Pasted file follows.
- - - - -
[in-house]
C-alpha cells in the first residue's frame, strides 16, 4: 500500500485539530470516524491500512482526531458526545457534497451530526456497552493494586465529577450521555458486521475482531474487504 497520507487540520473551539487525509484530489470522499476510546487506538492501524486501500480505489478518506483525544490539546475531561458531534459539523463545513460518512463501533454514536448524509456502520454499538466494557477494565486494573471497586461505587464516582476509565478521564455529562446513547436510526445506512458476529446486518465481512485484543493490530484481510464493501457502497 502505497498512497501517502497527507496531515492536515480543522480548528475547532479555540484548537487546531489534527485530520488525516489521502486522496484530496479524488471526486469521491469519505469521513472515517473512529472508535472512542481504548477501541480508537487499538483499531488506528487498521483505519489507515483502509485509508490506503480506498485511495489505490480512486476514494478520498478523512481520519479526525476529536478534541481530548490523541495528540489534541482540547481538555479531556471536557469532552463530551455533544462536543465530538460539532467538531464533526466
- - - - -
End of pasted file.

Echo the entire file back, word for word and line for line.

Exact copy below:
[in-house]
C-alpha cells in the first residue's frame, strides 16, 4: 500500500485539530470516524491500512482526531458526545457534497451530526456497552493494586465529577450521555458486521475482531474487504 497520507487540520473551539487525509484530489470522499476510546487506538492501524486501500480505489478518506483525544490539546475531561458531534459539523463545513460518512463501533454514536448524509456502520454499538466494557477494565486494573471497586461505587464516582476509565478521564455529562446513547436510526445506512458476529446486518465481512485484543493490530484481510464493501457502497 502505497498512497501517502497527507496531515492536515480543522480548528475547532479555540484548537487546531489534527485530520488525516489521502486522496484530496479524488471526486469521491469519505469521513472515517473512529472508535472512542481504548477501541480508537487499538483499531488506528487498521483505519489507515483502509485509508490506503480506498485511495489505490480512486476514494478520498478523512481520519479526525476529536478534541481530548490523541495528540489534541482540547481538555479531556471536557469532552463530551455533544462536543465530538460539532467538531464533526466